The last time I was in Beijing was in 1999 when there were more bicycles in the streets than cars. When I visited recently, it was announced that in 2010 18 million cars were bought in China. There are now so many cars--and luxury cars-on the street that the city has to restrict driving privileges based on whether license plate numbers end in even or odd numbers. Touring a vast new art foundation in Caochangdi, the up-and-coming art space that has attracted some of the city's most serious contemporary galleries, a young photography curator recalled how when she was young they only had black-and-white film and color was painted on to her childhood portrait. At another gallery, F2, where the garrulous French gallery owner invited us for lunch, his Beijing-born wife told of the winter when she was 7 or 8 and someone had the ingenious idea to sew rubber from tires on the bottom of her shoes, so she no longer had to wear hand-sewn cotton slippers on the icy winter streets. Today, her son goes to school at Le Rosey in Switzerland and she is an avid golfer and skier who wears designer clothes to temple.
The rapid pace of change that has occurred in this city in a little more than a decade is dizzying. The woman, who edits the most powerful fashion magazine in the world, Vogue China, proudly held up Mao's Little Red Book when she had her photo taken as a child. Just about anyone over the age of forty can remember vividly the scarcity of meat and the rough texture of the state-issued clothing. The internationally best-selling writer Lijia Zhang remembers hunting cicadas with her brother because they were so famished. "They didn't taste so bad," she explained, as we sat in the stunning tea house Green T Living where we nibbled on white chocolate infused with tea.
If Beijing today is a study in contrasts, it is also one of contradictions. Lijia Zhang's book Socialism Is Great: A Worker's Memoir of the New China has been an international bestseller. The book details her brutal factory life, her participation in demonstrations against the government, her escape to England and self-education. Her story so well captures the journey of her generation in China that she has been invited to speak at universities and embassies around the world. Zhang has not been arrested; in fact, she resides in Beijing. But her book is not sold in the city, and if she orders copies, they are seized. When the New York Times review of the book ran in the International Herald Tribune that page was blacked out in Chinese editions. Five years ago, she and her English husband divorced, which, for her mother, is a shame that far outweighs her literary achievement. "She doesn't care that I have met Hillary Clinton or am consulted by diplomats," laughs Zhang. "In China what matters now is money." And marriage. Zhang's mother still hasn't told her neighbors that she is divorced. The newspapers are filled with stories about the growing problem of young bachelors, millions a year who outnumber the female population. Another associated trend is the rise of concubines. When daily life was a struggle to secure shelter and food, the traditional family unit seemed sacred but in a society where social status has become such a national obsession, the historical prize of a mistress has come back into vogue. Oh, and cupcakes, too, have become all the rage. In a sleek new café in trendy Sanlitun Village, the designers behind the Apple Store have created Colibri, the place to gather for an afternoon snack of heavily frosted cupcakes and tea. West meets East in the most surprising ways in Beijing today.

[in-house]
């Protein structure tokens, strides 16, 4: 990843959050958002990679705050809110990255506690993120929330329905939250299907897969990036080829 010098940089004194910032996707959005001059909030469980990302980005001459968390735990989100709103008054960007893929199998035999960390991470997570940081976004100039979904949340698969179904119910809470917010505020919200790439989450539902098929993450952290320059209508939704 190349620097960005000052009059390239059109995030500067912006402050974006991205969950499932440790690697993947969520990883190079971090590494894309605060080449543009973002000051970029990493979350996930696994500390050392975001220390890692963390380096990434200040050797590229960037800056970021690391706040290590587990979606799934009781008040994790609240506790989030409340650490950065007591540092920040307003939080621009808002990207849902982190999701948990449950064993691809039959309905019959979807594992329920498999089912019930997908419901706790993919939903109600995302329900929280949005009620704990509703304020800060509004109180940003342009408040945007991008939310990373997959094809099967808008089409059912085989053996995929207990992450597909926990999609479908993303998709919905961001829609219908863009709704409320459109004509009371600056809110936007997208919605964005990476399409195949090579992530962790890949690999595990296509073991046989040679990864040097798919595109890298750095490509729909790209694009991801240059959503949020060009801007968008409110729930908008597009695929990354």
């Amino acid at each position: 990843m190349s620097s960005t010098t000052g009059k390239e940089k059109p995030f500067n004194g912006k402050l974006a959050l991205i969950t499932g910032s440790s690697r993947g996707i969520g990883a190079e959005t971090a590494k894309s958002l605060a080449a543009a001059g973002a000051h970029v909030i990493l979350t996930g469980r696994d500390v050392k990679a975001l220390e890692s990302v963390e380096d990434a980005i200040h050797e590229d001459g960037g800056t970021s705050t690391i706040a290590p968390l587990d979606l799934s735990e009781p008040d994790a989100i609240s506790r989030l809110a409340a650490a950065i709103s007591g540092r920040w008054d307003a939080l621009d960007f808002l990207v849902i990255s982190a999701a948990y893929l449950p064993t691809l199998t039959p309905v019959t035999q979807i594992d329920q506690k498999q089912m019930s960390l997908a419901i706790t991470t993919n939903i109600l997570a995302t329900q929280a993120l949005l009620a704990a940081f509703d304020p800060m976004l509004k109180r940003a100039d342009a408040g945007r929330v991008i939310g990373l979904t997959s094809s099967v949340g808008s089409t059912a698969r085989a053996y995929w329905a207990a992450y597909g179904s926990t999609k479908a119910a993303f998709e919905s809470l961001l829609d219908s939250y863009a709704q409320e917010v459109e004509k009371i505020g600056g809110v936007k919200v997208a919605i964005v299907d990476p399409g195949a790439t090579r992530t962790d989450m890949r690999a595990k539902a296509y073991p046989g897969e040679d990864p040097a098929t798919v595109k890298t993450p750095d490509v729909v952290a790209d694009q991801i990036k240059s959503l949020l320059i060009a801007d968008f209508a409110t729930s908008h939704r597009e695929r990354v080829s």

To say that Bejiing is like visiting the future is true because there's no doubt that China will have enormous influence on world affairs. To understand where we are going, you must see it, but be prepared for disorientation. The rules and the reasons are not meant to be understood by Westerners, and some of what it holds--and sadly our common future, too--is bleak, polluted and crowded. Go now to feel the energy of the rapid change and be sure to spend time seeing some of its World Heritage sites and digging beneath the surface. (If you are interested in meeting Zhang or other cultural figures on a visit to Beijing, we can help arrange it.)